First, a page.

For children and adolescents, staying at home may not be so bad; they get to play more video games, read more books or indulge in whatever activity they always craved when they used to be in school. But I’m sure some adolescents are also feeling depressed as they cannot gather in their social cliques as frequently as they used to. There’s no doubt that social distancing is increasing the rate of depression worldwide.
With so much pressure placed on us by modern-day society to earn money and make something out of yourself, it can become very stressful rather quickly. Before the coronavirus hit, most people can attest to the fact that they were running around like chickens with no heads, back and forth from home to work. Now that things have drastically slowed down due to social distancing, it’s time to unwind and appreciate relaxation.
As countries begin easing out lockdown, we are entering a world of new normal. If you think your life is going to be just like it used to be before the COVID-19 pandemic hit the country, you are probably mistaken. The researchers are trying hard to develop a safe and effective coronavirus vaccine as quickly as possible. But meanwhile, we need to be extra careful and be mentally, emotionally, and physically prepared to manage life amid coronavirus scare. This definitely entails drastic changes in our daily routines and habits, and at the same it requires some constant and continued efforts on our part as well. Here are a few things that we have to keep in mind as we now enter the post-lockdown phase. But before that let’s first remind ourselves that the purpose of lockdown, among other things, was to raise public-awareness about how grave the COVID-19 situation is. Therefore, even after the lockdown gets over, we cannot let our guard down just yet because the virus is still around.
Frequent reminders: As the lockdown ends, we are going back to our jobs and businesses. So we are now bound to spend more time outside our house, working, commuting, etc. As the activities become regular and part of our daily routine, complacency may set in leading to carelessness in following the health guidelines in all seriousness. We may no longer wash our hands as frequently as before or may overlook wearing mask or observing personal distancing while talking to our co-worker. This could increase our chances of exposure to the virus. Therefore, what we need is constant reminders. Placing sticky notes on your computer at work-place for reminding you of staying safe by wearing face-mask, gloves, or using sanitizer, can be of great help in this regard. Make sure that these reminders are conspicuous enough to grab your attention.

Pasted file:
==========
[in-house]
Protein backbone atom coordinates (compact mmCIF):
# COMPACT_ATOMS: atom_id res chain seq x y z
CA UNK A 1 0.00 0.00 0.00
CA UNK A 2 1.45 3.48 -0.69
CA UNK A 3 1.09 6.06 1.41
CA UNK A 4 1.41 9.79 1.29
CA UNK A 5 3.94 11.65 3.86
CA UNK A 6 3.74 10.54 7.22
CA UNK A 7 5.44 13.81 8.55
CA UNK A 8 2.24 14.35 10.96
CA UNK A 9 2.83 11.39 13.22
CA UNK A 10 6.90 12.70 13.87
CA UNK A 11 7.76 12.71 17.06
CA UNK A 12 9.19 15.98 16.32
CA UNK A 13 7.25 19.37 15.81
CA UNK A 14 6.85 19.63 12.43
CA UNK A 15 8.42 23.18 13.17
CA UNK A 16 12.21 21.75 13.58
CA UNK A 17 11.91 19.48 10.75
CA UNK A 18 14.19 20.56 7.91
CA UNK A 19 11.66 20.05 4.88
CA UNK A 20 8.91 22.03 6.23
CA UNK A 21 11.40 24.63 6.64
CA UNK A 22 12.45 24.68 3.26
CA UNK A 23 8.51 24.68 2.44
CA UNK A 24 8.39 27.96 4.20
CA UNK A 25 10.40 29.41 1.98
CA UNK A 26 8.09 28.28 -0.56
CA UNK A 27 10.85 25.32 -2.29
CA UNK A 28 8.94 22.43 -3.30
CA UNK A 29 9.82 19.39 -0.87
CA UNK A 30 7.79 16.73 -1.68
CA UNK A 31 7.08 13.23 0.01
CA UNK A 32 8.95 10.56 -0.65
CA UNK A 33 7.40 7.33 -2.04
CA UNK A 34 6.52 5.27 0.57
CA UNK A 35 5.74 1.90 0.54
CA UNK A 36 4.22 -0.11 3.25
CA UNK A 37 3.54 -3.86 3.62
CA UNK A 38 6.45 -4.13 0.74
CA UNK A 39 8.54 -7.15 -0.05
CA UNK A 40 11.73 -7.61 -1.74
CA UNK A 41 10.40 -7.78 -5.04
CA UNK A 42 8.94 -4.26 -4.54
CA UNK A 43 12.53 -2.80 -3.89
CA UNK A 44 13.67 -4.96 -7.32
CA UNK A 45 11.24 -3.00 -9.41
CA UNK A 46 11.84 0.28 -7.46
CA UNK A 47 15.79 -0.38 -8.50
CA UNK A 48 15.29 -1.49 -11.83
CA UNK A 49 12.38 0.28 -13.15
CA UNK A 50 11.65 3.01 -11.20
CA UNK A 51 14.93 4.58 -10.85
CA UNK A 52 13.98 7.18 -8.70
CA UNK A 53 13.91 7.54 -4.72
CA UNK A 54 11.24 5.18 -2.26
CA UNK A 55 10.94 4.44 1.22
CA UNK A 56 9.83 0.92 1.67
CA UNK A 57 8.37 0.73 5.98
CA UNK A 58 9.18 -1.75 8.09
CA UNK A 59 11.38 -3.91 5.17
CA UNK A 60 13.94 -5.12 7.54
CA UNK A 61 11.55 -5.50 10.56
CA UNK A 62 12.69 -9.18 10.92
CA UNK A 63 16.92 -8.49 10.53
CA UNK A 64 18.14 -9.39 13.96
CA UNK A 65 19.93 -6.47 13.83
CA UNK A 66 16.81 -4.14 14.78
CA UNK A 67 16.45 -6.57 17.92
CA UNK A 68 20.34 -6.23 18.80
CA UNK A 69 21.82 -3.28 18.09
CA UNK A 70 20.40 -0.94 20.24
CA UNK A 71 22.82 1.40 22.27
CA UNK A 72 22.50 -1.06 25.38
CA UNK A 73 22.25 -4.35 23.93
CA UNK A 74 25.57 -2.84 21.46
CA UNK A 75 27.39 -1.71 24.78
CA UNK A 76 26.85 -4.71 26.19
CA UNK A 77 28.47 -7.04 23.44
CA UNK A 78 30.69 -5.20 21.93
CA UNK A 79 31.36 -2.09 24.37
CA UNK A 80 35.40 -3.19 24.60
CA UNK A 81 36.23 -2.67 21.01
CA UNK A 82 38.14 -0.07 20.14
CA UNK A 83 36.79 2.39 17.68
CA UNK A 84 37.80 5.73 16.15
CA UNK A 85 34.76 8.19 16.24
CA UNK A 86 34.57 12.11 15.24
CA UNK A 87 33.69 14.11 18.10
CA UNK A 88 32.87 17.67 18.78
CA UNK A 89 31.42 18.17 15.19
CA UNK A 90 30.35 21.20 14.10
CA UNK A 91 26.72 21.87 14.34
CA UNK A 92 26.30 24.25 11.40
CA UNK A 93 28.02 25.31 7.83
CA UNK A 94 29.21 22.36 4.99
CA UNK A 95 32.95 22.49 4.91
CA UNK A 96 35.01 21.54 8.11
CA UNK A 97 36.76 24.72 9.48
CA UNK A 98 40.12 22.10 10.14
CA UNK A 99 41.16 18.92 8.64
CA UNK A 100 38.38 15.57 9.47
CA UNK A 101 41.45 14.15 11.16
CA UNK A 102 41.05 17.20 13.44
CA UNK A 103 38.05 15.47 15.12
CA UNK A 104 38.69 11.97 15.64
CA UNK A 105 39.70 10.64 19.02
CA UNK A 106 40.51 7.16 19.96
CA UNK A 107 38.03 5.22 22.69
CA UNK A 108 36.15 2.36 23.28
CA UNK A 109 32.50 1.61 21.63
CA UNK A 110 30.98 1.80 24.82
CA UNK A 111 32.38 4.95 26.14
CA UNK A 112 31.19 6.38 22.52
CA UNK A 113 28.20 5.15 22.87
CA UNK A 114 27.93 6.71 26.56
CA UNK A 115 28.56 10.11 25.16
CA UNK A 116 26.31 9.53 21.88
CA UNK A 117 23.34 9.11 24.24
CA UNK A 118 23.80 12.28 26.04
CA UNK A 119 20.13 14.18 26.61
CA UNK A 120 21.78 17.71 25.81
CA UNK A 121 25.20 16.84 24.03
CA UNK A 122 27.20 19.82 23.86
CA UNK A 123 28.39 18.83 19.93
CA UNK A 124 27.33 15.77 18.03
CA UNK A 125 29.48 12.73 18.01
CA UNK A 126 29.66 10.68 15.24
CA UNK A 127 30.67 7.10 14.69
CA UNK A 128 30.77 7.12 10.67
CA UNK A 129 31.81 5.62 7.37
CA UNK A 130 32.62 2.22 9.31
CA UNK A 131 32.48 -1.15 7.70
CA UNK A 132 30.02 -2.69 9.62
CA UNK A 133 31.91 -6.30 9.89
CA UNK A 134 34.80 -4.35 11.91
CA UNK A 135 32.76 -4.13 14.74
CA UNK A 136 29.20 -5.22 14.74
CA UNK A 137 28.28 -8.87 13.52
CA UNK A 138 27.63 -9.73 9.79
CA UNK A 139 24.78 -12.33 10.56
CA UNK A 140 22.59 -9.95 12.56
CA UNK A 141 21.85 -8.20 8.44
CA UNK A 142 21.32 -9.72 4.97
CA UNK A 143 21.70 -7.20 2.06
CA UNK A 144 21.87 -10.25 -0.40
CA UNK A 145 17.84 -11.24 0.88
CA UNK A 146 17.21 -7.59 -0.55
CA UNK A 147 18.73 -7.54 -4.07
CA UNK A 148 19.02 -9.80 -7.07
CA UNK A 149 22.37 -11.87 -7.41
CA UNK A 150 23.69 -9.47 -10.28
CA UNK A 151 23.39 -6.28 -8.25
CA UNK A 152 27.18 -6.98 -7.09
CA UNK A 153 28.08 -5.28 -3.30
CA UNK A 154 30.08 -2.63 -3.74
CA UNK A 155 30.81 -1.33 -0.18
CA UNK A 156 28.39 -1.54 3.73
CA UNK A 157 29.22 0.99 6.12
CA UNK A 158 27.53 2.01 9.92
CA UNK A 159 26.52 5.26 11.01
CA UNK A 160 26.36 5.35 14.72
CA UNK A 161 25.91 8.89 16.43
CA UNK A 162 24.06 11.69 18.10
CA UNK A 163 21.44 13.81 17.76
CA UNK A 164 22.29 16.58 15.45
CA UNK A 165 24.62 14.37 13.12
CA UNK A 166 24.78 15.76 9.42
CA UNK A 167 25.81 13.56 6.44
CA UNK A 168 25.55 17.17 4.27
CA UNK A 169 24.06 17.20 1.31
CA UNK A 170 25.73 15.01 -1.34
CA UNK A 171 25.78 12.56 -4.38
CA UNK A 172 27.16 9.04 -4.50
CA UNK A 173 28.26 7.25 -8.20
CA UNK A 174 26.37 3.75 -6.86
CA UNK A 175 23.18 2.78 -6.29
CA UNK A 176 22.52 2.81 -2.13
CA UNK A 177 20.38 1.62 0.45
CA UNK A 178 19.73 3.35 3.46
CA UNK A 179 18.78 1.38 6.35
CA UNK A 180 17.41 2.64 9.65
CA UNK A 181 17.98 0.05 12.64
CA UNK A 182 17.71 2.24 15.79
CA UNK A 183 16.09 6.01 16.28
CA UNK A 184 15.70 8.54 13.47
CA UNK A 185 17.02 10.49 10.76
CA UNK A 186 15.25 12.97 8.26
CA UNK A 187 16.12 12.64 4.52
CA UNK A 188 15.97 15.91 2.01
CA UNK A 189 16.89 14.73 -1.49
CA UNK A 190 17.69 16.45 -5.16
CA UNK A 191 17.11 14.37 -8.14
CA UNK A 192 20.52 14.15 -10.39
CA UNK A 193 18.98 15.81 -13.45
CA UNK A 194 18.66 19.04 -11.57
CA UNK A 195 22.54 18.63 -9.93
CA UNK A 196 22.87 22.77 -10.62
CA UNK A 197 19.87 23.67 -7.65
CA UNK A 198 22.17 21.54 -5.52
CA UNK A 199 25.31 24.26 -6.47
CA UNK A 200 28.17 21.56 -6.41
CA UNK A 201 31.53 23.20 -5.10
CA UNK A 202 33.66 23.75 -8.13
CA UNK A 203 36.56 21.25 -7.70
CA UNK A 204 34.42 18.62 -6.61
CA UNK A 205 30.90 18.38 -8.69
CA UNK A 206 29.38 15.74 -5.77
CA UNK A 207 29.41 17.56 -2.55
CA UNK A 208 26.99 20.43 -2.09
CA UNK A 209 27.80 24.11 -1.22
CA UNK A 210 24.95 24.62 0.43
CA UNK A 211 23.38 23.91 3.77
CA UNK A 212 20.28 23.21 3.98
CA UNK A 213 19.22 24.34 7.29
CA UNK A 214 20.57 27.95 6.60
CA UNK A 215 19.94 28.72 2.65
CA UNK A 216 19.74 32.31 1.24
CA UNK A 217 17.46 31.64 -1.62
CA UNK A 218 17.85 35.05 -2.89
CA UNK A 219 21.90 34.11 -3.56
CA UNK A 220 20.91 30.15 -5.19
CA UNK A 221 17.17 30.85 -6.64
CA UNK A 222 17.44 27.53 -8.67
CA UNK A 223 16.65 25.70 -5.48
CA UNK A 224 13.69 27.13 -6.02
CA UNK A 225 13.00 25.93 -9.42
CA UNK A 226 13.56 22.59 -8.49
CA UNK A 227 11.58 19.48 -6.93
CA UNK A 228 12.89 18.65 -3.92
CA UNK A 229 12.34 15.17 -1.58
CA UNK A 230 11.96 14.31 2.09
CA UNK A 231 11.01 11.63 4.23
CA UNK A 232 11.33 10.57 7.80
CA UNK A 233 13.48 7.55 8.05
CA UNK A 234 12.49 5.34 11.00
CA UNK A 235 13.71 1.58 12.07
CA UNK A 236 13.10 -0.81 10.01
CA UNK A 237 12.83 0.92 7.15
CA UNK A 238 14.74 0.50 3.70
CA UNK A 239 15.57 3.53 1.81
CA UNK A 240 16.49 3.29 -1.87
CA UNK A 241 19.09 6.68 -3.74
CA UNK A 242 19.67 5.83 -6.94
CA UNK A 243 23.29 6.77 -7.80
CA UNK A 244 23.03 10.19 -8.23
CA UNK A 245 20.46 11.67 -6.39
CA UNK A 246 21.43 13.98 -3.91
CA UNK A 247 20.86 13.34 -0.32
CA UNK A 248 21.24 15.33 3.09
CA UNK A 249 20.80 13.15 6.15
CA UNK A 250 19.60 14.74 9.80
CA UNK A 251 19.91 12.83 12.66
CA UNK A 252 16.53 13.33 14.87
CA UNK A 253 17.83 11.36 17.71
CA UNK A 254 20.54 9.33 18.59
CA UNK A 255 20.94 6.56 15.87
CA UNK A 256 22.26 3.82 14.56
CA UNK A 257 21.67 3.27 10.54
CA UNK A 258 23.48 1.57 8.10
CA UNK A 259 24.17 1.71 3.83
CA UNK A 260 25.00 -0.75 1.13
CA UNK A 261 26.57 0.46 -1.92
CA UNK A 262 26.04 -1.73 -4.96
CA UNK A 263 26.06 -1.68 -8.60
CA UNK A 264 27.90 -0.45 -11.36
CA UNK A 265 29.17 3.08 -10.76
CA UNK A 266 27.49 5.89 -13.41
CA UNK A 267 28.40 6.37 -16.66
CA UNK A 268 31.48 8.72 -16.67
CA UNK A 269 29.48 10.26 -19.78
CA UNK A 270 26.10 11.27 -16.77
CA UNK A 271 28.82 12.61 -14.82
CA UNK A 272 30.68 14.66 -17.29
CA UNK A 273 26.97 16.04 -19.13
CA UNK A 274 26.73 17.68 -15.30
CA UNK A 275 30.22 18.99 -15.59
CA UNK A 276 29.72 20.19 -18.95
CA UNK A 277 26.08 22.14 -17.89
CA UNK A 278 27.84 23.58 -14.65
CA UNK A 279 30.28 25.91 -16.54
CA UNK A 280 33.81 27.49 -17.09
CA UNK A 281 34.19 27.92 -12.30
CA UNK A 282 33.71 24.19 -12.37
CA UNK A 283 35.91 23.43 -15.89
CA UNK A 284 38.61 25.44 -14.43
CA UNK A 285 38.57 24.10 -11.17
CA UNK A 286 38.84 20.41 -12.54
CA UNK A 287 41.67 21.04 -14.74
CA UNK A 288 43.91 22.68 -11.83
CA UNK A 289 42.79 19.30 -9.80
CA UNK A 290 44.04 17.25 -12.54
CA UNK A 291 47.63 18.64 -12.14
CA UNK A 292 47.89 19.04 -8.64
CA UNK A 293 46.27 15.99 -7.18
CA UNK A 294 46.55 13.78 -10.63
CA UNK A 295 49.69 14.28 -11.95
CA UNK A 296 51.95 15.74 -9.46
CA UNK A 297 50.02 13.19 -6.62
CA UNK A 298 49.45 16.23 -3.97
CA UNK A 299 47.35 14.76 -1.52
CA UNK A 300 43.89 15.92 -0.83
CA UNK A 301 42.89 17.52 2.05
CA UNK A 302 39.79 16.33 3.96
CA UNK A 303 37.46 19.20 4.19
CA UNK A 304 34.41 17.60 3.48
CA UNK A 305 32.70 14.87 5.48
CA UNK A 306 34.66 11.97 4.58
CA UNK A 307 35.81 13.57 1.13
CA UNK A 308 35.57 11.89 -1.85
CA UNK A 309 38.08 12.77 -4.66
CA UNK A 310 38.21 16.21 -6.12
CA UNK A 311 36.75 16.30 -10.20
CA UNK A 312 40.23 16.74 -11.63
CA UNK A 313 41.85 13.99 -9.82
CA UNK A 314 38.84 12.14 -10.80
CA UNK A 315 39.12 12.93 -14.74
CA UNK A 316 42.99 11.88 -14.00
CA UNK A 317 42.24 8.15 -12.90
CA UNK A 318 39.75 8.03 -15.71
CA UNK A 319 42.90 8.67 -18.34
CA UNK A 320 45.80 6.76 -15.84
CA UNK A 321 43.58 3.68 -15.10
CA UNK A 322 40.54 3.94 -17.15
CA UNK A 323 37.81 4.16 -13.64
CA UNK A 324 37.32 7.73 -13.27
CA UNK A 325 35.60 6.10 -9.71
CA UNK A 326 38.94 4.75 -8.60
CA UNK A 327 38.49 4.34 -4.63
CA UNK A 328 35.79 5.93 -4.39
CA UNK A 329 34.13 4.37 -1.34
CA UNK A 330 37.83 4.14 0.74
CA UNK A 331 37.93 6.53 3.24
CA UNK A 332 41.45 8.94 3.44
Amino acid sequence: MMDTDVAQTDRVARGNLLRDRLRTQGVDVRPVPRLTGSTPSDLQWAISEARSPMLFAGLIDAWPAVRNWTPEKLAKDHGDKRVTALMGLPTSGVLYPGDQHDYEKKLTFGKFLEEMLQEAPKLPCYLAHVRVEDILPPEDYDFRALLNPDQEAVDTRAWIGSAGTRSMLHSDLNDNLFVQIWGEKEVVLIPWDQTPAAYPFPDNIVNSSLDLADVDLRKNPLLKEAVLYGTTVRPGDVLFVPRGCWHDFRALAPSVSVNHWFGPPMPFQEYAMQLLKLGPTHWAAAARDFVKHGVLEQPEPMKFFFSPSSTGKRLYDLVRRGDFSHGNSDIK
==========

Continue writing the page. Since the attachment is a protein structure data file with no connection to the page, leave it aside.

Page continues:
The office-management should place such reminders at various places in the office, such as on every table of the office canteen, inside and outside common restroom, at the entry and at each employee’s desk. You can also set wallpaper on your phone and computer to remind you of following the preventive measures set by the health department.
Herd-Behavior: Once you go out to work after lockdown, you are at risk of falling prey to a behavioural pitfall called herd-behavior, which could be more dangerous if you are surrounded by people who are a bit easy-going. Herd behaviour is a phenomenon where an individual’s thoughts and behaviors get aligned to what majority of the group thinks or behaves. Being aware of this phenomenon will help you stick to your beliefs and actions and maintain healthy behavior. Challenging herd behavior will require recognition of the phenomenon and being ready to stand out.
A new normal: Post-lockdown, you are going to enter a world of new normal where you have to greet your colleagues and seniors at work-place from a distance and without a handshake; you have to stop touching your face to avoid infection; and you have to limit socializing with your family and friends. All of these are easier said than done because these are habits that we have acquired over a long period of time and making a change in them requires a constant effort. However, until there is any cure for corona, we have no other way but to accustom ourselves to this new normal. During this phase, we might also have to add an activity or two, to our daily routine, such as taking a second bath as we come back home from office, before joining our family members. Remember all this will take time to become part of our daily repertoire, so a few slip-ups are bound to happen, which could add embarrassment to the self or bring quick judgement from others. Don’t let it affect you and cause anxiety. Remember! a habit takes on an average two months to form. So don’t let a few goof-ups derail you or demoralize you.